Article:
Improving your life with checklists
I recently migrated a fairly important chunk of our mail service from an old mailer on an old server to a new mailer on a new server. It wasn't a simple process, as it involved moving data from the old server to our SAN, updating all sorts of configurations, changing scripts, and various other things. But I managed to do it smoothly, with only one or two moments of panic, and one of the big reasons for this is I made a detailed checklist.
Well before I started the migration, I set out to write down all of the things I'd need to do. I didn't let myself get away with vague handwaves or high level overviews; I made myself write down precise details just to make sure I really did understand exactly what I'd need to do when the time came and all of the implications and consequences.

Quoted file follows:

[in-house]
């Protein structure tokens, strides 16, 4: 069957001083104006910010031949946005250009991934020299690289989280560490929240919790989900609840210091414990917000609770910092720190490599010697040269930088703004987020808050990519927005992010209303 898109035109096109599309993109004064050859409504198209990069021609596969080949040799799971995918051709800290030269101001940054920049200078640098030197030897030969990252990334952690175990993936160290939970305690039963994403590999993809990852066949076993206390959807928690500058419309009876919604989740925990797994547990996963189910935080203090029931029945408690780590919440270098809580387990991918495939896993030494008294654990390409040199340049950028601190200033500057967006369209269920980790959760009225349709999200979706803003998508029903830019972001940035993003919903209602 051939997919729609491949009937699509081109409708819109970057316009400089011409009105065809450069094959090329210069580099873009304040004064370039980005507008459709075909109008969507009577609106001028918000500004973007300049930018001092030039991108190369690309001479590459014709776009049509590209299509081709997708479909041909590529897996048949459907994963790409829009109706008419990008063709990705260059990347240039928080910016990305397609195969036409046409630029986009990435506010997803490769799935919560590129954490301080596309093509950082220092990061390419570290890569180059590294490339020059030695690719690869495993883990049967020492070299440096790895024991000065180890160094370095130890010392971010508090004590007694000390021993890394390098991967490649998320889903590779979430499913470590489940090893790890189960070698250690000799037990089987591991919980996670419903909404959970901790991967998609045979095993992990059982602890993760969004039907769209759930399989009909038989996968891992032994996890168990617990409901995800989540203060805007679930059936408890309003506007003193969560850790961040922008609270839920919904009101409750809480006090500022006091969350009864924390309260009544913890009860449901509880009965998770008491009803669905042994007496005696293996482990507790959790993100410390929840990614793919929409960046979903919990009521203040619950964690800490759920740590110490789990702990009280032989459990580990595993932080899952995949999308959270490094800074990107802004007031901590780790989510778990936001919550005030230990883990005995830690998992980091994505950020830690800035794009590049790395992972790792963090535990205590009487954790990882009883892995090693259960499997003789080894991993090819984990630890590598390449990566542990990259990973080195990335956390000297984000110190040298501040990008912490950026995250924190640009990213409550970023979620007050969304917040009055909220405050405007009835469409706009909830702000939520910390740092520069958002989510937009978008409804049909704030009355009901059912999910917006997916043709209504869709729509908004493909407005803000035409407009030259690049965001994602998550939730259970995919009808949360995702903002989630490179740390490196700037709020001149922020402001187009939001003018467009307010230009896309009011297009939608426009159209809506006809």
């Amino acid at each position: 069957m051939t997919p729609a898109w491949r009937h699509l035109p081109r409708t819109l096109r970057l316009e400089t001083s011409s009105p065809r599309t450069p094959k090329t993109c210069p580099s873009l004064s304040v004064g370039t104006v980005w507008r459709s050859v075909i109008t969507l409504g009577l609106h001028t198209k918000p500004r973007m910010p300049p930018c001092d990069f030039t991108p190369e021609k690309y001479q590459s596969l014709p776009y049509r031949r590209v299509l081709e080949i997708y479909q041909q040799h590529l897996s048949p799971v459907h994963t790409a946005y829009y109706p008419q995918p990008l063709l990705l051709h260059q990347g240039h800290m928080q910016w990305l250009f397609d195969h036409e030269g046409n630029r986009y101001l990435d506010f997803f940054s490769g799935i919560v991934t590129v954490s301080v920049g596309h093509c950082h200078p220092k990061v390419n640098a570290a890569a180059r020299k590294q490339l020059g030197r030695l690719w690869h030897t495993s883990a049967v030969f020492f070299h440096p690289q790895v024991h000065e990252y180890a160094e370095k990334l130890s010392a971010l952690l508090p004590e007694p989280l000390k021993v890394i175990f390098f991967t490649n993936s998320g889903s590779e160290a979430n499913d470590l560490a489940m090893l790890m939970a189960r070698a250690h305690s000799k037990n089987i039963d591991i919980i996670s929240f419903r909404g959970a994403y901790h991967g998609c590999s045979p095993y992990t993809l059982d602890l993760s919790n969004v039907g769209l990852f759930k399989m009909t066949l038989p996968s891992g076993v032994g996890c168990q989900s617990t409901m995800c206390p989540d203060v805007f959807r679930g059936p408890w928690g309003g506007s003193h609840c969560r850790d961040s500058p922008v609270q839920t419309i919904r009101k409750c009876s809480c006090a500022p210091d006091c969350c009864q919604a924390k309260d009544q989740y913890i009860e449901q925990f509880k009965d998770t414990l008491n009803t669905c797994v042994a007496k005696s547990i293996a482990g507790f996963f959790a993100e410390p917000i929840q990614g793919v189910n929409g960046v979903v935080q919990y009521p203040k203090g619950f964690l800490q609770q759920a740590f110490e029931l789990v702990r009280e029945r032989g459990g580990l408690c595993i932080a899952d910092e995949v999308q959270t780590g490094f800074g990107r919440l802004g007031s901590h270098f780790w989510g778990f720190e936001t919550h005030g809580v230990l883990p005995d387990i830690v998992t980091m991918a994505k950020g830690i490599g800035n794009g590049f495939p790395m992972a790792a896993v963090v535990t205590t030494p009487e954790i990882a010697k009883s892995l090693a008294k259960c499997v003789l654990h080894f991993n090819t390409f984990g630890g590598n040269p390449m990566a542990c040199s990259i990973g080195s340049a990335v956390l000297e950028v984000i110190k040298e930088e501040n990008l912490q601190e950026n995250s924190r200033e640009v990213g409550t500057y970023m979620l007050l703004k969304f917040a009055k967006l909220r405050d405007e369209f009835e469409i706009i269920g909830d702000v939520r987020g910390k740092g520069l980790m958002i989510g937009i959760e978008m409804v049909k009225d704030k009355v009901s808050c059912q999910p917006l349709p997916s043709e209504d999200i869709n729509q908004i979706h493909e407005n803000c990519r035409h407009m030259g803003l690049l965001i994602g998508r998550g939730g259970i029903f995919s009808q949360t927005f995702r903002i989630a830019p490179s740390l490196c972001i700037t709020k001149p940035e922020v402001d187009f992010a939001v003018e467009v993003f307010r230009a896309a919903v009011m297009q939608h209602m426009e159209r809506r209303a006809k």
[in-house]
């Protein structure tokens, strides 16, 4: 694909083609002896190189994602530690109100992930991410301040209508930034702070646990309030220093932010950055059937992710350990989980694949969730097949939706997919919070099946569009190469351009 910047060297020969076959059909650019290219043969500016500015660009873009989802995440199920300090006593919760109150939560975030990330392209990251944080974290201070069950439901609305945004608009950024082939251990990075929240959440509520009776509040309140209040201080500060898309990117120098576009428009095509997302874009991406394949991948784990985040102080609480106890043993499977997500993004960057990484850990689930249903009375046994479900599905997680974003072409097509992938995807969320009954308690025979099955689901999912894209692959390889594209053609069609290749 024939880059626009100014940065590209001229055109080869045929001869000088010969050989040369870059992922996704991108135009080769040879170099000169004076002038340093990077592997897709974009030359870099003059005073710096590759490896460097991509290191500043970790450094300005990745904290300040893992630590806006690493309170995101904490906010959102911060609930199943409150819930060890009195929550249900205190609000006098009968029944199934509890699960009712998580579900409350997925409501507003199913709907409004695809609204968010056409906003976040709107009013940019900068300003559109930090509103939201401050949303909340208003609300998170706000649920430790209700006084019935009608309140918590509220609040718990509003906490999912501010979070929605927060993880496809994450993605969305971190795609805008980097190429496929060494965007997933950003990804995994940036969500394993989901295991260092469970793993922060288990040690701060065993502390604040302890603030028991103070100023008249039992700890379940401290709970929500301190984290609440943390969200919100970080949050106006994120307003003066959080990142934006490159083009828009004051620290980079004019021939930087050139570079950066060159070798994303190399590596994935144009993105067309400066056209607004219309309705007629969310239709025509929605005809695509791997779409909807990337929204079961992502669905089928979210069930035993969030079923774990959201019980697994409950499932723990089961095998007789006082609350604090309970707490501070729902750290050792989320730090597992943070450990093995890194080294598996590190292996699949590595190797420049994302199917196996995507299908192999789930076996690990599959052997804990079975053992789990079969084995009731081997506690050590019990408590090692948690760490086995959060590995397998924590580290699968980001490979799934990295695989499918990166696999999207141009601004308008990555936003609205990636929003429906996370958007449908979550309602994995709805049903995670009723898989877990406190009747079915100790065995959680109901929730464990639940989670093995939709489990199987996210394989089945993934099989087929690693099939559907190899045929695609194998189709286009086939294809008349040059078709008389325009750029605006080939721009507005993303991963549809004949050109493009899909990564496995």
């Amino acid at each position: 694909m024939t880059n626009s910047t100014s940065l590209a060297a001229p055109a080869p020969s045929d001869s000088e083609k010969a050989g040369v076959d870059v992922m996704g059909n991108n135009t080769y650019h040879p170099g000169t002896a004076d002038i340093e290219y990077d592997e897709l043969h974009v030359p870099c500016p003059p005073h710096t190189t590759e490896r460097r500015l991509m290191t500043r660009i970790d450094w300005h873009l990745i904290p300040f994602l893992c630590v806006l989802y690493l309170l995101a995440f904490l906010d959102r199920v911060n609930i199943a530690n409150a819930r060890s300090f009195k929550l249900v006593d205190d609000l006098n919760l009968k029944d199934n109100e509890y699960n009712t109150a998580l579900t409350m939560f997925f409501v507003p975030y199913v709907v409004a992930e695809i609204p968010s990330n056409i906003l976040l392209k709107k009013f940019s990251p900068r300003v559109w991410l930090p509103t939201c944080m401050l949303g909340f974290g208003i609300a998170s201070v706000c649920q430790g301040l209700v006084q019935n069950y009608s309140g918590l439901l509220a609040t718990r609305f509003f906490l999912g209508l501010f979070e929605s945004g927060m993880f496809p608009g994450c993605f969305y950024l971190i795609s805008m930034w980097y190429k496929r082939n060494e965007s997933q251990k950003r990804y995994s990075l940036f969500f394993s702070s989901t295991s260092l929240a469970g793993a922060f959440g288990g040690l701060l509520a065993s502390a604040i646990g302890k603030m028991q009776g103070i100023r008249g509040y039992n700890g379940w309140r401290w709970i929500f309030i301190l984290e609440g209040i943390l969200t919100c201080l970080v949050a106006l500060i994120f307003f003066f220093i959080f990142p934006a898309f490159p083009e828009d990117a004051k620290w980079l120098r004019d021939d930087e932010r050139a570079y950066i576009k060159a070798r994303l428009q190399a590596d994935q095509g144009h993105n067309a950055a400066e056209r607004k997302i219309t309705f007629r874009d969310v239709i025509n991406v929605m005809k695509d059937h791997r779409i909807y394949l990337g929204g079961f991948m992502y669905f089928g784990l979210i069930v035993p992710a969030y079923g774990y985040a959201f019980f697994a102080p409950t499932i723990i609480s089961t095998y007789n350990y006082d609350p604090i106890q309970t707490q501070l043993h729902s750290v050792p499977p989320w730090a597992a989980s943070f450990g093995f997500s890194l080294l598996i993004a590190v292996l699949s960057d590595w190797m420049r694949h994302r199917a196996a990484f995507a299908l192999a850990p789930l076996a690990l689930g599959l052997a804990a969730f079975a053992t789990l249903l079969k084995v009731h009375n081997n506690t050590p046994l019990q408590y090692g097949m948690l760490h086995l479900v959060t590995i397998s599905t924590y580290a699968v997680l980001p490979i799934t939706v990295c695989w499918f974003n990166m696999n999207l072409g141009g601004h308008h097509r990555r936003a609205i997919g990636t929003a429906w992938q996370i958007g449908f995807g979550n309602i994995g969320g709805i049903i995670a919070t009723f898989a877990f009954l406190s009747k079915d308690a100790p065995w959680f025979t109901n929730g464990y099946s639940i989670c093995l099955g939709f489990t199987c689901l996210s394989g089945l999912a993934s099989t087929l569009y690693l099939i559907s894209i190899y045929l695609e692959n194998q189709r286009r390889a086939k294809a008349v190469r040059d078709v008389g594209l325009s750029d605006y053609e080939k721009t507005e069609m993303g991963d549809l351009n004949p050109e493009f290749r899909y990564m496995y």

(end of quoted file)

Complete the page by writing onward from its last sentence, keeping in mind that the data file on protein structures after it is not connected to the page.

(As you might guess from the moments of panic, I can't claim that I got this completely right. But I did manage to mostly foresee things.)
At the same time, I didn't try to use the checklist as a frozen thing that had to be fully complete before I did anything and then followed mechanically. I reordered items, sometimes on the fly, added new things, changed entries, and so on, and actually wound up using the checklist file as kind of action log to keep track of what steps I'd done and any notes I had.
Once I'd written down enough of the checklist it became clear that some things could be done in advance, and some more or less in parallel, so at times I was hopping back and forth between preparatory items depending on what I felt like working on next. A few times I realized it made sense to move entire chunks of preparation earlier or later, or split up something that had seemed monolithic into preparation and execution chunks. And as things went on it became clear that some items were simply not as crucial so could be deferred.
None of this should really be news to me; I've seen detailed checklists work before, and I've seen a lack of them cause problems. In part I'm writing this experience down now as reinforcement for myself, so that next time I'm more likely to do it again.